Just over a month ago, George Osborne announced that from April 2016 new rules will apply for the taxation of dividends. Details were fairly sketchy at that time but, with the publication by HMRC of a helpful factsheet, we now know a little more, as set out below.
The current rules for taxing dividends
Currently, dividends are taxed as follows:
- First, the dividend is grossed up to include a tax credit equal to 10% of the gross dividend.
- Second, the gross dividend is charged to income tax at the following rates: 10% where the dividend falls within the basic rate band, 32.5% in the higher rate band and 37.5% in the additional rate band.
- Third, the tax credit is deducted from the tax liability.
All of this gives rise to the following effective tax rates: 0% in the basic rate band, 25% in the higher rate band and 30.6% in the additional rate band. These rates compare favourably to the tax rates applying to other types of income; for example, income from a trade is charged to income tax at 20% in the basic rate band, 40% in the higher rate band and 45% in the additional rate band. This is because a dividend is paid out of a company’s after tax profits, meaning that some tax has been deducted already.
The new rules for taxing dividends
Based on the information we have at present, it would appear that dividends received on or after 6 April 2016 will be taxed as follows:
- First, the taxpayer will be taxed on the amount of dividends received; i.e. there will be no grossing up of the dividends.
- Second, the first £5,000 of the dividends will be taxed at 0%.
- Third, the remaining dividends will be taxed at the following rates: 7.5% in the basic rate band, 32.5% in the higher rate band and 38.1% in the additional rate band. Note that as there is no grossing up there is no deduction of a tax credit.
Why the change? George Osborne put this down to the cuts in the rate of corporation tax over the last few years but this is only half the story. For as long as I can remember the tax rules have favoured those who trade through a limited company over those who trade in their own name (i.e. are self-employed). These changes are desgined to narrow the tax gap between the two.
What this means for you
If you receive dividend income of less than £5,000 per year then you will come out the same if you are a basic rate taxpayer and you will be better off if you pay tax at the higher or additional rate. This is because you won’t pay tax on the dividends you receive under the new rules.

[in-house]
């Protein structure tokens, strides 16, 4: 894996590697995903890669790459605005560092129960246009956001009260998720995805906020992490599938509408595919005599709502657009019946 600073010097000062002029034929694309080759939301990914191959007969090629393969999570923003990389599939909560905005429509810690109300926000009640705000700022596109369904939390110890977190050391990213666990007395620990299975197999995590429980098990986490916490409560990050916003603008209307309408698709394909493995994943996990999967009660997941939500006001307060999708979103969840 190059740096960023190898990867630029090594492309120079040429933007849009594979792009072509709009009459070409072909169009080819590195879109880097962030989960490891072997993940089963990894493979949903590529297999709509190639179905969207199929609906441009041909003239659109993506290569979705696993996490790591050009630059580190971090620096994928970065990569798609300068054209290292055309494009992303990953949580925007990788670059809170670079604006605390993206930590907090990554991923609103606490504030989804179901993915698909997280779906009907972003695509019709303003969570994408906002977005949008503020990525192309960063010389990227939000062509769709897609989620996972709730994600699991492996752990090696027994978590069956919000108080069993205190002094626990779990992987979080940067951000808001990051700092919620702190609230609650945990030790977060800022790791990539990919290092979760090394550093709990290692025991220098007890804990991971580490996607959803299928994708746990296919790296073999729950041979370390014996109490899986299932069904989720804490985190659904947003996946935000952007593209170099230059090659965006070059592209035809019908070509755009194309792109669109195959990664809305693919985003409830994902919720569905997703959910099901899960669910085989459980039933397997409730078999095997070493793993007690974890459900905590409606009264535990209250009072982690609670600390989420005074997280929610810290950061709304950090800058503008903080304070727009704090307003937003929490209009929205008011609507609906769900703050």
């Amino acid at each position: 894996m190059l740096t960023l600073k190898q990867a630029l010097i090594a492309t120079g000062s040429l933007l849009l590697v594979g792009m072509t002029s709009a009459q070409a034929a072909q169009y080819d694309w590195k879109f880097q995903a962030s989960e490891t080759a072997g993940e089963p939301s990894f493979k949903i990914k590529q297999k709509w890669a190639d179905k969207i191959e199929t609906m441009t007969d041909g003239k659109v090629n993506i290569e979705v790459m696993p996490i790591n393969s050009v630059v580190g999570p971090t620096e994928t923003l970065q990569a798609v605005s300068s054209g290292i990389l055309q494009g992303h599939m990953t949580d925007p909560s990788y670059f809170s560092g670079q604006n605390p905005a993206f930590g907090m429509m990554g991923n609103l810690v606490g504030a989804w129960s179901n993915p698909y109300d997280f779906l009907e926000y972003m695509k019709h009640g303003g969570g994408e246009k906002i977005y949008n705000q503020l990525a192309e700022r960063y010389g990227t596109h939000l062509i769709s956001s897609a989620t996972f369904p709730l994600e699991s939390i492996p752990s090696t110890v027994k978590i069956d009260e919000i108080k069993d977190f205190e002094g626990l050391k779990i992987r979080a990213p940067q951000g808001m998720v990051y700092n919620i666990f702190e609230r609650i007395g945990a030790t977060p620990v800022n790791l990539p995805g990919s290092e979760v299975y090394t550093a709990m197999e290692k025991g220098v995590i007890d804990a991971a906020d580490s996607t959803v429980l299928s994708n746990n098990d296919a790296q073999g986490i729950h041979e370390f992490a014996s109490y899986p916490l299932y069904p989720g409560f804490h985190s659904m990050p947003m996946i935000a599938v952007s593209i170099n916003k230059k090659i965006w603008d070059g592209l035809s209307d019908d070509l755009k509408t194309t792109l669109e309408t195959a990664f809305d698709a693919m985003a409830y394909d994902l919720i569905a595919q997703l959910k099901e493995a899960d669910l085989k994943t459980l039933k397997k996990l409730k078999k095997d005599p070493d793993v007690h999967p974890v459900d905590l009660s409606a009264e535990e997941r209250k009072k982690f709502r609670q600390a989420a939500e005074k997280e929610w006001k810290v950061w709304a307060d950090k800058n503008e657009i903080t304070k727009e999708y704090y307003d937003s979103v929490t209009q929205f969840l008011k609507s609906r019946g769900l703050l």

The position is more complicated if you receive dividends of more than £5,000 a year, although the likelihhod is that most people in this position will be worse off. This is because the rates of tax on dividends exceeding £5,000 are higher under the new rules than they are under the old rules. Most people in this category will be carrying on a business through a limited company.
Taxpayers as a group will be much worse off as a result of these changes. Government figures suggest that this measure will give rise to additional tax receipts of over £7bn (!!!) in the next six years.
What you should do
If you expect to be worse off as a result of these changes then it may be that steps can be taken before 6 April 2016 to reduce the effect of the rules. For example, you could look at changing they way in which you take money from your limited company, including taking a one-off dividend on or before 5 April 2016. For some people, it may be that the additional costs and responsibilities of trading through a limited company are no longer worth it and they should consider winding-up the company and trading in their own name (i.e. they should disincorporate their business). An accountant will be able to help you with all of this and, closer to 6 April, we will be working with our clients to look at the options their options.
If you would like some assistance or have any questions on the above or any other areas of accounting or tax, please contact us at firstname.lastname@example.org
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